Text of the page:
France tries to soften local style of Islam

Officials there have deported two allegedly radical clerics, leading a Europe-wide crackdown.

As European governments crack down on radical imams as part of their battle against Islamic terrorism, they have laid bare a central problem for millions of their Muslim citizens: a lack of homegrown religious leaders to guide their integration into Western societies.

Overwhelmingly foreign, and sometimes speaking only Arabic, Europe's imams often have little understanding of their host countries, and their teachings run counter to modern European values and gender roles, say Muslim leaders and government officials. But there seems little chance of any change soon, they add.

"There is an abyss between the imams' vision of the world and that of young Muslims born here," says Dounia Bouzar, a member of the French Council for the Muslim Religion, a body established last year to lead the Muslim community.

France has taken the lead in a Europe-wide crackdown on radical clerics. French officials have deported two allegedly fundamentalist imams in recent weeks, and are threatening to expel three more. Italy expelled a Senegalese imam last November, and the British government is seeking to deport the Egyptian born radical cleric Abu Hamza al-Masri, accusing him of supporting al Qaeda.

"Under the cover of religion, individuals present on our soil have been using extremist language and issuing calls for violence," French Interior Minister Dominique de Villepin said Saturday. "These favor the installation of terrorist movements. It is necessary therefore to oppose this together and by all available means."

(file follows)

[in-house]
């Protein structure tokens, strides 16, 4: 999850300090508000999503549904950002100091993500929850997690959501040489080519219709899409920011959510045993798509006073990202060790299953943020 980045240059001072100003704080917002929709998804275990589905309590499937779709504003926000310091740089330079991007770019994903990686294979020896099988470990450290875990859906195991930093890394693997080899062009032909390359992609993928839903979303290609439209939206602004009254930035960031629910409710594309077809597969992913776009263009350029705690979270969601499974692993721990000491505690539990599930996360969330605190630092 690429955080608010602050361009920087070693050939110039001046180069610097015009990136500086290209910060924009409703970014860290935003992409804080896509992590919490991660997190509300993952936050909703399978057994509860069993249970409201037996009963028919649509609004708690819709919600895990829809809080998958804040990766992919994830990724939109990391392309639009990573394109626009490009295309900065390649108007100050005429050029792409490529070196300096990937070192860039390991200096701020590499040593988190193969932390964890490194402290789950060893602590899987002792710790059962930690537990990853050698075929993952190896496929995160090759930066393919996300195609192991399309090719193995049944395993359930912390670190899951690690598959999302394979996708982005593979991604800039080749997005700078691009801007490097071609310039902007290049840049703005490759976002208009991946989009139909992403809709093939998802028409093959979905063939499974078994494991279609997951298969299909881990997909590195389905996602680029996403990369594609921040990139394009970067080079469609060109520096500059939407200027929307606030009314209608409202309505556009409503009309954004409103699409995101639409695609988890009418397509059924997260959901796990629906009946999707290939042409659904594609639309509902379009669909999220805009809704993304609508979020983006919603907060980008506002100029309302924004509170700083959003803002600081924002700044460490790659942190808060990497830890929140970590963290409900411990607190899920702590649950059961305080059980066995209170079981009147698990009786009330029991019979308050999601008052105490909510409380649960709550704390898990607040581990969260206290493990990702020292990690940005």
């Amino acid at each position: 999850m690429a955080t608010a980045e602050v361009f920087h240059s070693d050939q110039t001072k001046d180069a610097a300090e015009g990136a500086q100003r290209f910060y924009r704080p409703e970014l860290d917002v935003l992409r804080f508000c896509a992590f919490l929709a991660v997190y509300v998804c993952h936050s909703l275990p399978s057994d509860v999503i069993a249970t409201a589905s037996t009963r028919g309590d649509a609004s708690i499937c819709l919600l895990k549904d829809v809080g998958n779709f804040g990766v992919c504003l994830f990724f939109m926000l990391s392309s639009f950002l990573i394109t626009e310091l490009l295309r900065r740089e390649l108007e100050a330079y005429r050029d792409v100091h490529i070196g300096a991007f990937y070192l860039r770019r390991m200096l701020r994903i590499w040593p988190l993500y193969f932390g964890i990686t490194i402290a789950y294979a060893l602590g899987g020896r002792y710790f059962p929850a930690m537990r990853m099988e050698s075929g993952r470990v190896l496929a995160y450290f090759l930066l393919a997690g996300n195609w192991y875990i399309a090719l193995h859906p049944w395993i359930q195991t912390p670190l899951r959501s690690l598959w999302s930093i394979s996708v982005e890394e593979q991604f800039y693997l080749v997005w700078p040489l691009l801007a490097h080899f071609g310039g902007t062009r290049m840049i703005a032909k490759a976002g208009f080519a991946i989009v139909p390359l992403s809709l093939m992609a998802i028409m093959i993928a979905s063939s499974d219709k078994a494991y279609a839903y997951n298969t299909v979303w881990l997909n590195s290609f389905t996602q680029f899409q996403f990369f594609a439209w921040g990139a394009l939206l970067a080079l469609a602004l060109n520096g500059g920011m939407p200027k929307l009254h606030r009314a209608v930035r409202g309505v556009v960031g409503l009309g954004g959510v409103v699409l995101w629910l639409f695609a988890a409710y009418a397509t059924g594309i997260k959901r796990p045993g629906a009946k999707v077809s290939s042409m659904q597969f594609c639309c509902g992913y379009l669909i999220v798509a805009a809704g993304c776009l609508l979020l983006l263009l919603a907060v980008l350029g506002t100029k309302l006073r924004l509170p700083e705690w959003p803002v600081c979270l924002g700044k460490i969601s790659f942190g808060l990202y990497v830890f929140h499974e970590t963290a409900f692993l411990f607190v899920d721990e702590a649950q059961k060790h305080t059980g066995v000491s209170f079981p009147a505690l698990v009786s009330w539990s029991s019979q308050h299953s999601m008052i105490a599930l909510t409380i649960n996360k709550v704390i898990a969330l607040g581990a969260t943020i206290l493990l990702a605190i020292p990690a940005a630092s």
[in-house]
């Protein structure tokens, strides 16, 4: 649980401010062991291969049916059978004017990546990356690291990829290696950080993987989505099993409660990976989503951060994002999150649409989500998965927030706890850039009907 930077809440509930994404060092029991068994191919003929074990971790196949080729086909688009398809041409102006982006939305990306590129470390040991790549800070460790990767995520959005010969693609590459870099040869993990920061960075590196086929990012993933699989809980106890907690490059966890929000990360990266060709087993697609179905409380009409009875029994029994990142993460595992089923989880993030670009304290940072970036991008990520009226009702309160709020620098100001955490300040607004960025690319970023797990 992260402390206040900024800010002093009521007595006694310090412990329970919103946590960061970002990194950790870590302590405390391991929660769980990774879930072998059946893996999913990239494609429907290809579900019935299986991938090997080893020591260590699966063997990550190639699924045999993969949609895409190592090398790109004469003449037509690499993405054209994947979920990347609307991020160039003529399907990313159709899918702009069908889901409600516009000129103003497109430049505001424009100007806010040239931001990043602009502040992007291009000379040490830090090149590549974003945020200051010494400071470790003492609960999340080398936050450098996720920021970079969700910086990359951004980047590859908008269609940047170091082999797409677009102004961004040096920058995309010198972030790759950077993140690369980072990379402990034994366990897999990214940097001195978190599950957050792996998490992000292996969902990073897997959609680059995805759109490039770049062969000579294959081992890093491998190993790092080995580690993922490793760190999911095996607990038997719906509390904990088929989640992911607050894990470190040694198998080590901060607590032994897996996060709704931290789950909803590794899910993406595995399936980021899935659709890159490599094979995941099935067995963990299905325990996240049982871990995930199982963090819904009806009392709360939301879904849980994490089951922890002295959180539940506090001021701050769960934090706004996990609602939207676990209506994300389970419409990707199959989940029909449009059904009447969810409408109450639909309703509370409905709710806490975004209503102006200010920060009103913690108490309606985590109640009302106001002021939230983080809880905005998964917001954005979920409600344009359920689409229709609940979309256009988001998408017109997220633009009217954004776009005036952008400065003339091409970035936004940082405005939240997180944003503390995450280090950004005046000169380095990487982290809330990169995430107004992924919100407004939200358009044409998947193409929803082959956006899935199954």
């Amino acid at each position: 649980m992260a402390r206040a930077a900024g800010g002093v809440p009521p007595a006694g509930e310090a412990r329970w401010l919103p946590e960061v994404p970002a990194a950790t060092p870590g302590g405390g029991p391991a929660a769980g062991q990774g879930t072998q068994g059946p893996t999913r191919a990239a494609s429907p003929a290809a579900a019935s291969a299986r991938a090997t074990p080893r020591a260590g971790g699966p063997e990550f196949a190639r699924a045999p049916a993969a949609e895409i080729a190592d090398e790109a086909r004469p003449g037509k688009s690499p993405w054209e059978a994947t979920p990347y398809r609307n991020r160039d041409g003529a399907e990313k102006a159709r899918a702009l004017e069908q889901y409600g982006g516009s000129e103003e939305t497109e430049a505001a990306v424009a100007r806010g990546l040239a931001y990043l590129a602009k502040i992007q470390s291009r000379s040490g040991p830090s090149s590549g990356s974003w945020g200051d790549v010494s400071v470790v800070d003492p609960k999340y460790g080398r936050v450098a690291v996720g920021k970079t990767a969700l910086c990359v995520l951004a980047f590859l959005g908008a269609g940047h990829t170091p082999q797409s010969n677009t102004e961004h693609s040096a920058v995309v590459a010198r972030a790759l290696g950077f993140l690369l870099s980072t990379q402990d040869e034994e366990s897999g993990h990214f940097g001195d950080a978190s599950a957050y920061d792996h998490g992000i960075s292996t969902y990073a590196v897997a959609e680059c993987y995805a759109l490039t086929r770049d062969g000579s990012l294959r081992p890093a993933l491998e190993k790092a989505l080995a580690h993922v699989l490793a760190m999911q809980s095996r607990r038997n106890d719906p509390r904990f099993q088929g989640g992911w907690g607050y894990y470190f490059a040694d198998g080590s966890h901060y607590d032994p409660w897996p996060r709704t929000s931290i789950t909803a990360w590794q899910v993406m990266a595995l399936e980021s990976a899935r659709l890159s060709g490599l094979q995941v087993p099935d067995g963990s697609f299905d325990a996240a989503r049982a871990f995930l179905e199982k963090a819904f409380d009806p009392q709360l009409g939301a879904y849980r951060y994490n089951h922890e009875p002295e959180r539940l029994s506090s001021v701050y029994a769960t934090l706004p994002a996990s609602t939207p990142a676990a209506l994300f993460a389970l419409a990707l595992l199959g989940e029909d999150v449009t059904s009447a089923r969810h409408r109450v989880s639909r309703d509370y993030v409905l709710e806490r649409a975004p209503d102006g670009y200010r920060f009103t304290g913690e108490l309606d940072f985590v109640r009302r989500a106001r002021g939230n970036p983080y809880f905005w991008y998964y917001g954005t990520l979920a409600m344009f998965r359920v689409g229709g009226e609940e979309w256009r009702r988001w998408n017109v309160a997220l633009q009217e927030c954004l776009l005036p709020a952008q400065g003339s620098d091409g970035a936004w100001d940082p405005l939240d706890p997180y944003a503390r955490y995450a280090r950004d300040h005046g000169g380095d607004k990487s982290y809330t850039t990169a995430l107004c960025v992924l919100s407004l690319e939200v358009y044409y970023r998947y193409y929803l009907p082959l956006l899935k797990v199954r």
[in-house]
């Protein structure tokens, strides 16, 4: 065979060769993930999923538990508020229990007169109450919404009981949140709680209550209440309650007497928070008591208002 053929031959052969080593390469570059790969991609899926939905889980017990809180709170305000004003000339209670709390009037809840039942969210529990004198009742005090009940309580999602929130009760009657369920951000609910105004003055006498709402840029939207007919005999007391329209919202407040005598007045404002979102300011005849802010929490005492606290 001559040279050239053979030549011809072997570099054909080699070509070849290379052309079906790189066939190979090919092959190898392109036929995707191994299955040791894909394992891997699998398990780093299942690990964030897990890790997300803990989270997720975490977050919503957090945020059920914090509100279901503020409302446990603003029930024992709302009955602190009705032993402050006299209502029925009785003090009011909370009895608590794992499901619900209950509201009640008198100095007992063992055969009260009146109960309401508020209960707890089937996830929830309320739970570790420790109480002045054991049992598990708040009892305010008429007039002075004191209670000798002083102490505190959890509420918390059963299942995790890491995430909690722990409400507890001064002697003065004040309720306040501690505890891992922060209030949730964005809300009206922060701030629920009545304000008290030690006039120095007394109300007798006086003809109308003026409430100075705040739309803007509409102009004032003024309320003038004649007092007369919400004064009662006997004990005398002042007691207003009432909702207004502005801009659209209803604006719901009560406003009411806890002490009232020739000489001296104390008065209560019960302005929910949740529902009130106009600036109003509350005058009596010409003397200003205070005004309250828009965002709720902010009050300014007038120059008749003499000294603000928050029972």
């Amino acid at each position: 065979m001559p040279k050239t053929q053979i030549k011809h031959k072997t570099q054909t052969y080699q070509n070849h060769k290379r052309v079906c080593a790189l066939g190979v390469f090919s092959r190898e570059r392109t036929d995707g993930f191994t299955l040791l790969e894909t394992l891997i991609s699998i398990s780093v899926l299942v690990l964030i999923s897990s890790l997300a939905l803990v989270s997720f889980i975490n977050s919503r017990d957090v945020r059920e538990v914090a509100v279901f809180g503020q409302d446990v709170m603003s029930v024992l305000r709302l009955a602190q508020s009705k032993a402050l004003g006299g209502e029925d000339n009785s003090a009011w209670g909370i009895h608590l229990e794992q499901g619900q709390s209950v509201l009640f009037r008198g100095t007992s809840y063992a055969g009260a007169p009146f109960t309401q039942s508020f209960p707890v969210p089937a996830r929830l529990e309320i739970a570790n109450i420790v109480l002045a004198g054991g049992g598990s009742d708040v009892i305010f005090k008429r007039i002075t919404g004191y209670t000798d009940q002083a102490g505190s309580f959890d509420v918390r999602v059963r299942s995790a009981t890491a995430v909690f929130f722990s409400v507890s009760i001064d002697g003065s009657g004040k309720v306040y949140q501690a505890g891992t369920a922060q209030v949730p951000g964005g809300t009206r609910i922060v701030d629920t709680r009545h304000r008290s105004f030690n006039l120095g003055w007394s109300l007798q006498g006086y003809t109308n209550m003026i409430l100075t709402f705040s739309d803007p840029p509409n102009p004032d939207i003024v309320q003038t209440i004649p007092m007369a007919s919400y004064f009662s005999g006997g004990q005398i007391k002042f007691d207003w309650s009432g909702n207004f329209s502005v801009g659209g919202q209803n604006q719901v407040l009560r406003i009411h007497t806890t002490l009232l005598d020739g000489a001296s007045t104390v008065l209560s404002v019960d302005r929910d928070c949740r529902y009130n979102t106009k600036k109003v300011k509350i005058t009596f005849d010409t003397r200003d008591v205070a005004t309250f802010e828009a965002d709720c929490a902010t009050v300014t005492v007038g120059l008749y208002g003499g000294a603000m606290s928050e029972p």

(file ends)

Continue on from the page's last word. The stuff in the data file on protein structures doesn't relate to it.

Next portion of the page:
Since the Madrid bombing in March, European authorities are paying new attention to the possibility that fundamentalist preachers are sheltering and supporting jihadist bombers.

French authorities announced with great fanfare two weeks ago that they were deporting Abdelkader Bouziane, an Algerian imam, after he defended wife-beating and stoning adulterous women in a magazine interview. They expelled him before he had a chance to appeal the ruling, which a court later overturned.

Officials told reporters that Mr. Bouziane had ties to terrorist groups, and that the police were keeping a close eye on about 30 mosques whose preachers were suspected of fundamentalist leanings.

The hasty expulsion drew criticism. "You cannot fight an antidemocratic movement by using its own methods," complained opposition Socialist Party spokesman Malik Boutih on French radio Tuesday.

Some Muslim leaders fear the government has made political use of the affair. "They are dramatizing it so as to show that all imams are foreign," complains Lhaj Thami Breze, president of the influential Union of Islamic Organizations of France (UOIF). "They are preparing the ground to set up a government institute to train imams, and we are against such government interference."

Ninety percent from abroad

An estimated 90 percent of imams in France are indeed foreign citizens, mostly from North Africa. Some "have not evolved in French society," says Mr. Breze, whose group is considered close to the Muslim Brotherhood. "Some adapt fast, but lots do not."

Dalil Boubaker, the head of Paris's Grand Mosque, is harsher. "There are 1,500 places of Islamic worship in France," he says. "Five hundred of them have proper imams. The other thousand are clowns."

Who chooses the imams?